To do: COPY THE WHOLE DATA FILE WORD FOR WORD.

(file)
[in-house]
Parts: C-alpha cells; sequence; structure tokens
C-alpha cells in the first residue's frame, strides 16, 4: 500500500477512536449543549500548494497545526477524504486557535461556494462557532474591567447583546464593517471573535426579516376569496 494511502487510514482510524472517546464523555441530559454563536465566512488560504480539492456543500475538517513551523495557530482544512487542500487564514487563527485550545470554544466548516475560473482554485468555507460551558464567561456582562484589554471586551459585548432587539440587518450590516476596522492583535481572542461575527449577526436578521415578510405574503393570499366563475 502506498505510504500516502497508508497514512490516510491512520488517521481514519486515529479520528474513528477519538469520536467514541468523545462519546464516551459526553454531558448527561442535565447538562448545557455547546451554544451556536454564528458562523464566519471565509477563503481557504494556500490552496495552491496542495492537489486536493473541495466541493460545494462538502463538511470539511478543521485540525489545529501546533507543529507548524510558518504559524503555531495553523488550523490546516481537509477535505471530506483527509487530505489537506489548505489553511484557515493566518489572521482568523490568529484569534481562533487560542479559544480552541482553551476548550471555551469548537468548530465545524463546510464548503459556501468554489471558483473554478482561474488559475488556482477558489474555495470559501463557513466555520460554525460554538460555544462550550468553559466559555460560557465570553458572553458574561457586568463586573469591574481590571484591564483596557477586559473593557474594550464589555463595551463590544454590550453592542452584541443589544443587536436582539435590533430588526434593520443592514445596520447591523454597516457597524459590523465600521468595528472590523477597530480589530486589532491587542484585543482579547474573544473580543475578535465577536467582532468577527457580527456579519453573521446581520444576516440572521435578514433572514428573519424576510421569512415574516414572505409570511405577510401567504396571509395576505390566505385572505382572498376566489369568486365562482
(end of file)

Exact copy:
[in-house]
Parts: C-alpha cells; sequence; structure tokens
C-alpha cells in the first residue's frame, strides 16, 4: 500500500477512536449543549500548494497545526477524504486557535461556494462557532474591567447583546464593517471573535426579516376569496 494511502487510514482510524472517546464523555441530559454563536465566512488560504480539492456543500475538517513551523495557530482544512487542500487564514487563527485550545470554544466548516475560473482554485468555507460551558464567561456582562484589554471586551459585548432587539440587518450590516476596522492583535481572542461575527449577526436578521415578510405574503393570499366563475 502506498505510504500516502497508508497514512490516510491512520488517521481514519486515529479520528474513528477519538469520536467514541468523545462519546464516551459526553454531558448527561442535565447538562448545557455547546451554544451556536454564528458562523464566519471565509477563503481557504494556500490552496495552491496542495492537489486536493473541495466541493460545494462538502463538511470539511478543521485540525489545529501546533507543529507548524510558518504559524503555531495553523488550523490546516481537509477535505471530506483527509487530505489537506489548505489553511484557515493566518489572521482568523490568529484569534481562533487560542479559544480552541482553551476548550471555551469548537468548530465545524463546510464548503459556501468554489471558483473554478482561474488559475488556482477558489474555495470559501463557513466555520460554525460554538460555544462550550468553559466559555460560557465570553458572553458574561457586568463586573469591574481590571484591564483596557477586559473593557474594550464589555463595551463590544454590550453592542452584541443589544443587536436582539435590533430588526434593520443592514445596520447591523454597516457597524459590523465600521468595528472590523477597530480589530486589532491587542484585543482579547474573544473580543475578535465577536467582532468577527457580527456579519453573521446581520444576516440572521435578514433572514428573519424576510421569512415574516414572505409570511405577510401567504396571509395576505390566505385572505382572498376566489369568486365562482